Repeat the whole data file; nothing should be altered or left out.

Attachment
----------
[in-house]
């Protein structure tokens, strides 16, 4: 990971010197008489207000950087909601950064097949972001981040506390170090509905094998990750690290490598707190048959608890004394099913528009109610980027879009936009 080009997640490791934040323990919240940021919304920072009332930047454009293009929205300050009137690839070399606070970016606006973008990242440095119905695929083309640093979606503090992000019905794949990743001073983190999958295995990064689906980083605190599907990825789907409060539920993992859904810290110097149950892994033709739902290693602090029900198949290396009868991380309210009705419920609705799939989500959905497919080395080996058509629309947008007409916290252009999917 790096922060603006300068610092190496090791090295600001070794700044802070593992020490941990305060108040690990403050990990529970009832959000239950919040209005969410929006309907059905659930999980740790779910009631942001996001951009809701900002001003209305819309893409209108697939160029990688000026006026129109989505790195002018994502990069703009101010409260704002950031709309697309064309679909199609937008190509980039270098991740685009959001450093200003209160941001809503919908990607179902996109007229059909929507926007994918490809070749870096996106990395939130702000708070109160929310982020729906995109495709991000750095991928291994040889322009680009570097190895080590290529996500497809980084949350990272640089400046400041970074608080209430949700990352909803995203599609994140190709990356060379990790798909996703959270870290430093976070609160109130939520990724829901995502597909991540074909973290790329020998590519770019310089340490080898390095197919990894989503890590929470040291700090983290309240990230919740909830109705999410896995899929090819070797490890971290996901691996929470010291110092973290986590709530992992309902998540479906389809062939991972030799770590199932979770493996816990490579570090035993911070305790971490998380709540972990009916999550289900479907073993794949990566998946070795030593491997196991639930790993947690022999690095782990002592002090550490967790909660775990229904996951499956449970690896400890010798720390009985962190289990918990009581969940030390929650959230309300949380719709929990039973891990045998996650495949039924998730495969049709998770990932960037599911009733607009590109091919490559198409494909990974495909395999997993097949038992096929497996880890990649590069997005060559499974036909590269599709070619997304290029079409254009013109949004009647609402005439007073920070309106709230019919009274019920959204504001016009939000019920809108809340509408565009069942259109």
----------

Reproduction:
[in-house]
């Protein structure tokens, strides 16, 4: 990971010197008489207000950087909601950064097949972001981040506390170090509905094998990750690290490598707190048959608890004394099913528009109610980027879009936009 080009997640490791934040323990919240940021919304920072009332930047454009293009929205300050009137690839070399606070970016606006973008990242440095119905695929083309640093979606503090992000019905794949990743001073983190999958295995990064689906980083605190599907990825789907409060539920993992859904810290110097149950892994033709739902290693602090029900198949290396009868991380309210009705419920609705799939989500959905497919080395080996058509629309947008007409916290252009999917 790096922060603006300068610092190496090791090295600001070794700044802070593992020490941990305060108040690990403050990990529970009832959000239950919040209005969410929006309907059905659930999980740790779910009631942001996001951009809701900002001003209305819309893409209108697939160029990688000026006026129109989505790195002018994502990069703009101010409260704002950031709309697309064309679909199609937008190509980039270098991740685009959001450093200003209160941001809503919908990607179902996109007229059909929507926007994918490809070749870096996106990395939130702000708070109160929310982020729906995109495709991000750095991928291994040889322009680009570097190895080590290529996500497809980084949350990272640089400046400041970074608080209430949700990352909803995203599609994140190709990356060379990790798909996703959270870290430093976070609160109130939520990724829901995502597909991540074909973290790329020998590519770019310089340490080898390095197919990894989503890590929470040291700090983290309240990230919740909830109705999410896995899929090819070797490890971290996901691996929470010291110092973290986590709530992992309902998540479906389809062939991972030799770590199932979770493996816990490579570090035993911070305790971490998380709540972990009916999550289900479907073993794949990566998946070795030593491997196991639930790993947690022999690095782990002592002090550490967790909660775990229904996951499956449970690896400890010798720390009985962190289990918990009581969940030390929650959230309300949380719709929990039973891990045998996650495949039924998730495969049709998770990932960037599911009733607009590109091919490559198409494909990974495909395999997993097949038992096929497996880890990649590069997005060559499974036909590269599709070619997304290029079409254009013109949004009647609402005439007073920070309106709230019919009274019920959204504001016009939000019920809108809340509408565009069942259109």